A probationer is sentenced to a term of probation, say five years. At the first meeting with their probation officer, the client participates in a risk assessment that scores them on how likely they are to commit another crime. This assessment is an actuarial tool similar to what the insurance and banking industry uses. Each level of risk has a defined number of "targeted dosage intervention hours" (referred to as dosage hours) the probationer must complete in order to be discharged from probation. The bar for what counts towards these hours is high making the standard quite rigorous. Once the probationer has served at least one year of probation, has completed the dosage hours along with their conditions of probation, they are granted a discharge from their sentence. If the probationer chooses not to participate in the dosage program, they remain on probation for the duration of their sentence. Targeted dosage hours must address the top five areas that lead to criminal behavior. These areas are: 1) criminal thinking patterns and values, 2) poor decisionmaking skills, 3) anti-social peers, 4) family/marital stressors and 5) chemical abuse. Probationers are referred to program providers who have been identified by the Community Corrections Department that offer research based services directly related to these areas. Probation Officers are also trained to administer cognitive-behavioral interventions which count toward the required dosage hours.

Each probationer is held accountable to fully participate-in all aspects of programming. If a probationer does not participate or fails to attend, credit will not be given toward their dosage hours. Sex offenses, domestic abuse and felony level driving under the influence cases are not eligible to participate in dosage probation. A sentencing judge may also choose to remove the option for any case based on the individual circumstances surrounding the offense.


Dosage probation attempts to tap into a probationer's motivation to get off of supervision. Tapping into this motivation gets clients to actively participate in the programming they need to reduce the likelihood of future-criminal justice system involvement. Research indicates this kind of targeted intervention enhances public safety and reduces criminal justice systems costs making a "win-win" situation tor both offenders and tax payers.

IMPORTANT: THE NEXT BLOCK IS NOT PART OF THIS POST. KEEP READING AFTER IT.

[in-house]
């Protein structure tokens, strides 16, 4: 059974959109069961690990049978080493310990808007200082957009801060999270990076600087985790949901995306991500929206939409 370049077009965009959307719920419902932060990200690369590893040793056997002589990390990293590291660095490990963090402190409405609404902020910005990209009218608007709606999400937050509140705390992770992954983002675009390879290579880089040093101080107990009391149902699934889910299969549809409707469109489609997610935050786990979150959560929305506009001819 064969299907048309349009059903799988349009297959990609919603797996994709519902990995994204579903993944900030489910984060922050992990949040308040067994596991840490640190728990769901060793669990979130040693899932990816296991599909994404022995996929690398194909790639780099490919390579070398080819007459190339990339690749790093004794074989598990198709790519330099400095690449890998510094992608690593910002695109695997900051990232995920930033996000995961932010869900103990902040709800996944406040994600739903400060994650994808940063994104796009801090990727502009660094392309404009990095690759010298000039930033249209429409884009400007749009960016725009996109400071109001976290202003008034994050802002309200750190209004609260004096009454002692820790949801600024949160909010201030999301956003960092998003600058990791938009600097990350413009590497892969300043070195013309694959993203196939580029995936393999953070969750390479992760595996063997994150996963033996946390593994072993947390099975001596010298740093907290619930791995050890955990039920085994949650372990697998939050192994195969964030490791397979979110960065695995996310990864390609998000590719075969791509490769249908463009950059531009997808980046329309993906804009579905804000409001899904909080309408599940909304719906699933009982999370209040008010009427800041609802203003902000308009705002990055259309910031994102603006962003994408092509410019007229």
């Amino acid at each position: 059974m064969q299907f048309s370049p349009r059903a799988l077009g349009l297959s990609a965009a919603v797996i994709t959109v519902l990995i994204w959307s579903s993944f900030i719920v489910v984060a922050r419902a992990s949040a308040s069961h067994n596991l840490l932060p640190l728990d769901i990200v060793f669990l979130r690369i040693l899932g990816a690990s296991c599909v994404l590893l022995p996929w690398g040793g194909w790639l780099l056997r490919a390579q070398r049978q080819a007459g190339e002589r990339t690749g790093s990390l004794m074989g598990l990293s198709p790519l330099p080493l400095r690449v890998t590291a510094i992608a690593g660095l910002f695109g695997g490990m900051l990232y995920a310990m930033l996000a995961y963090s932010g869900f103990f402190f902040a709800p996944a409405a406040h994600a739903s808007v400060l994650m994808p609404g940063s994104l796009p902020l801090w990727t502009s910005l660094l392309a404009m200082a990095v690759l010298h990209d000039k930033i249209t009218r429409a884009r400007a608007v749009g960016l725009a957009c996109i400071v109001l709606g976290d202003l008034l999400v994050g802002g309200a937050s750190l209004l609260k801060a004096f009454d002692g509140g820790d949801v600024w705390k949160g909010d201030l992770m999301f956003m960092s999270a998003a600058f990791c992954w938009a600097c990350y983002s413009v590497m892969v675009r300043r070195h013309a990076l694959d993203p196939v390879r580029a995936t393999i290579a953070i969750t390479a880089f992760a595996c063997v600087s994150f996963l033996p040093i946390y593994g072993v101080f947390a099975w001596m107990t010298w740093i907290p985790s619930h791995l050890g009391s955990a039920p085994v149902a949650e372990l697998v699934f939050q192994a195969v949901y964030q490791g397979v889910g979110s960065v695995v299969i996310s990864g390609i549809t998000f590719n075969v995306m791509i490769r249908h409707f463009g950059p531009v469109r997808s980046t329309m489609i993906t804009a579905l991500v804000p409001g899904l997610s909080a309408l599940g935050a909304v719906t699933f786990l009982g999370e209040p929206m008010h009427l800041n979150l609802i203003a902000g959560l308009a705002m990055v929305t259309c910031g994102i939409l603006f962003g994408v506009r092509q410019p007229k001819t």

Moreover, and perhaps more important, dosage probation puts the onus for changing criminal behavior on the offender rather than the probation agent tracking down the offender to determine whether he/she is following directives. Essentially, dosage posits to the offender how long they wish to be on probation supervision. If the offender is motivated to change then they are given the opportunity to prove it by completing cognitive skills lessons, therapy, chemical dependency treatment, anger management or other criminogenic factors that are identified through risk assessment.

Currently, Washington County, Minnesota, and Napa County, California, are two jurisdictions implementing this model with guidance from the National Institute of Corrections. For more information, please contact Terry Thomas, Deputy Director-Washington County Community Corrections at or Pete Orput, Washington County Attorney at pete.orput@co.

By PETE ORPUT, Washington County (MN) Attorney
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Author:Orput, Pete
Publication:Prosecutor, Journal of the National District Attorneys Association
Date:Jul 1, 2019